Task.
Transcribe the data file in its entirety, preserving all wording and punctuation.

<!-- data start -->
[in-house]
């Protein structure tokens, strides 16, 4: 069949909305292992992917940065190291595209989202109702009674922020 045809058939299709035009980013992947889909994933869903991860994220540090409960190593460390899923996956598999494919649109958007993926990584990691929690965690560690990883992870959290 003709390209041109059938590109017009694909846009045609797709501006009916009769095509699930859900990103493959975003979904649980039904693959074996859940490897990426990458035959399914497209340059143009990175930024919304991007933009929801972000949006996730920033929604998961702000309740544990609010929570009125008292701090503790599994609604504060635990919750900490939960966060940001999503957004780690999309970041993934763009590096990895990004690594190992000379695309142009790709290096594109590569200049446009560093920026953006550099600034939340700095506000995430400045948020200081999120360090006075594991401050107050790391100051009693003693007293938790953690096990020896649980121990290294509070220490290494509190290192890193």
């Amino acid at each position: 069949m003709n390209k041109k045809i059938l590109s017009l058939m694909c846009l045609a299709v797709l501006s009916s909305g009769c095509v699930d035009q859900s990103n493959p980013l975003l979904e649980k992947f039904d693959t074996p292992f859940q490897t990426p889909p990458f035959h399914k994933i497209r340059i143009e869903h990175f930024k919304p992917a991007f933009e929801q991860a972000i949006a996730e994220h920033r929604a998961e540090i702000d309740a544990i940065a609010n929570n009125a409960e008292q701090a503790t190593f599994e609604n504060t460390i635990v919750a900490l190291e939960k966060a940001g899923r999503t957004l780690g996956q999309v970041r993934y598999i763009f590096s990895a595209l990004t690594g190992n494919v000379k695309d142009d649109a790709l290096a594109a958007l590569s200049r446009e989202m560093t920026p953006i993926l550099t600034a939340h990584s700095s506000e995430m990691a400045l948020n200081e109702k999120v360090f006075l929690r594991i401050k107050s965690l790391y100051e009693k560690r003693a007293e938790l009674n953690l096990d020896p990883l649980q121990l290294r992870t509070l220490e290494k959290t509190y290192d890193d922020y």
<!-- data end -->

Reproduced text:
[in-house]
């Protein structure tokens, strides 16, 4: 069949909305292992992917940065190291595209989202109702009674922020 045809058939299709035009980013992947889909994933869903991860994220540090409960190593460390899923996956598999494919649109958007993926990584990691929690965690560690990883992870959290 003709390209041109059938590109017009694909846009045609797709501006009916009769095509699930859900990103493959975003979904649980039904693959074996859940490897990426990458035959399914497209340059143009990175930024919304991007933009929801972000949006996730920033929604998961702000309740544990609010929570009125008292701090503790599994609604504060635990919750900490939960966060940001999503957004780690999309970041993934763009590096990895990004690594190992000379695309142009790709290096594109590569200049446009560093920026953006550099600034939340700095506000995430400045948020200081999120360090006075594991401050107050790391100051009693003693007293938790953690096990020896649980121990290294509070220490290494509190290192890193």
């Amino acid at each position: 069949m003709n390209k041109k045809i059938l590109s017009l058939m694909c846009l045609a299709v797709l501006s009916s909305g009769c095509v699930d035009q859900s990103n493959p980013l975003l979904e649980k992947f039904d693959t074996p292992f859940q490897t990426p889909p990458f035959h399914k994933i497209r340059i143009e869903h990175f930024k919304p992917a991007f933009e929801q991860a972000i949006a996730e994220h920033r929604a998961e540090i702000d309740a544990i940065a609010n929570n009125a409960e008292q701090a503790t190593f599994e609604n504060t460390i635990v919750a900490l190291e939960k966060a940001g899923r999503t957004l780690g996956q999309v970041r993934y598999i763009f590096s990895a595209l990004t690594g190992n494919v000379k695309d142009d649109a790709l290096a594109a958007l590569s200049r446009e989202m560093t920026p953006i993926l550099t600034a939340h990584s700095s506000e995430m990691a400045l948020n200081e109702k999120v360090f006075l929690r594991i401050k107050s965690l790391y100051e009693k560690r003693a007293e938790l009674n953690l096990d020896p990883l649980q121990l290294r992870t509070l220490e290494k959290t509190y290192d890193d922020y």